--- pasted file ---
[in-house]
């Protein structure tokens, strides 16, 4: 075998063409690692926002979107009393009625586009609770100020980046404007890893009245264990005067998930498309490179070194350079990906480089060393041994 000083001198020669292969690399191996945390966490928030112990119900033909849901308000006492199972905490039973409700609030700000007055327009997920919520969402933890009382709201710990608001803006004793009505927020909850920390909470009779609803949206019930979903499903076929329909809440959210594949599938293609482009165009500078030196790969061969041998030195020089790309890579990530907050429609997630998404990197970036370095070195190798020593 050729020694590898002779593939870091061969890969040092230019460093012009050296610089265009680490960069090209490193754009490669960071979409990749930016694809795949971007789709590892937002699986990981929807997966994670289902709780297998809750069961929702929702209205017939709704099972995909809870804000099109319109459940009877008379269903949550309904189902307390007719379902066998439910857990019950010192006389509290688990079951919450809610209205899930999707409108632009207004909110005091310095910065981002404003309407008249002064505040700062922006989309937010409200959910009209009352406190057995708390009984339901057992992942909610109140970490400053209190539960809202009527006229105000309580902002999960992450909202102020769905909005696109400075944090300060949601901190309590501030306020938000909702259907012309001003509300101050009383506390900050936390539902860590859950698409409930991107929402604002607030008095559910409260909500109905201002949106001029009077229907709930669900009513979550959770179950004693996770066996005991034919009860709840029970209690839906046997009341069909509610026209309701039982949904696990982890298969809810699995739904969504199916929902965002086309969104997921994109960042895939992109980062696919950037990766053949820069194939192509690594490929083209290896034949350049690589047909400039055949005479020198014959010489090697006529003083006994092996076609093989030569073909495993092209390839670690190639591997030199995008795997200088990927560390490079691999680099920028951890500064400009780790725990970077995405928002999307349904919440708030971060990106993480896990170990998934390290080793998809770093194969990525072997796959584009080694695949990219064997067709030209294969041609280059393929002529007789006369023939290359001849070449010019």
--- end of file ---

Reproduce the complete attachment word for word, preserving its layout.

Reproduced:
[in-house]
């Protein structure tokens, strides 16, 4: 075998063409690692926002979107009393009625586009609770100020980046404007890893009245264990005067998930498309490179070194350079990906480089060393041994 000083001198020669292969690399191996945390966490928030112990119900033909849901308000006492199972905490039973409700609030700000007055327009997920919520969402933890009382709201710990608001803006004793009505927020909850920390909470009779609803949206019930979903499903076929329909809440959210594949599938293609482009165009500078030196790969061969041998030195020089790309890579990530907050429609997630998404990197970036370095070195190798020593 050729020694590898002779593939870091061969890969040092230019460093012009050296610089265009680490960069090209490193754009490669960071979409990749930016694809795949971007789709590892937002699986990981929807997966994670289902709780297998809750069961929702929702209205017939709704099972995909809870804000099109319109459940009877008379269903949550309904189902307390007719379902066998439910857990019950010192006389509290688990079951919450809610209205899930999707409108632009207004909110005091310095910065981002404003309407008249002064505040700062922006989309937010409200959910009209009352406190057995708390009984339901057992992942909610109140970490400053209190539960809202009527006229105000309580902002999960992450909202102020769905909005696109400075944090300060949601901190309590501030306020938000909702259907012309001003509300101050009383506390900050936390539902860590859950698409409930991107929402604002607030008095559910409260909500109905201002949106001029009077229907709930669900009513979550959770179950004693996770066996005991034919009860709840029970209690839906046997009341069909509610026209309701039982949904696990982890298969809810699995739904969504199916929902965002086309969104997921994109960042895939992109980062696919950037990766053949820069194939192509690594490929083209290896034949350049690589047909400039055949005479020198014959010489090697006529003083006994092996076609093989030569073909495993092209390839670690190639591997030199995008795997200088990927560390490079691999680099920028951890500064400009780790725990970077995405928002999307349904919440708030971060990106993480896990170990998934390290080793998809770093194969990525072997796959584009080694695949990219064997067709030209294969041609280059393929002529007789006369023939290359001849070449010019």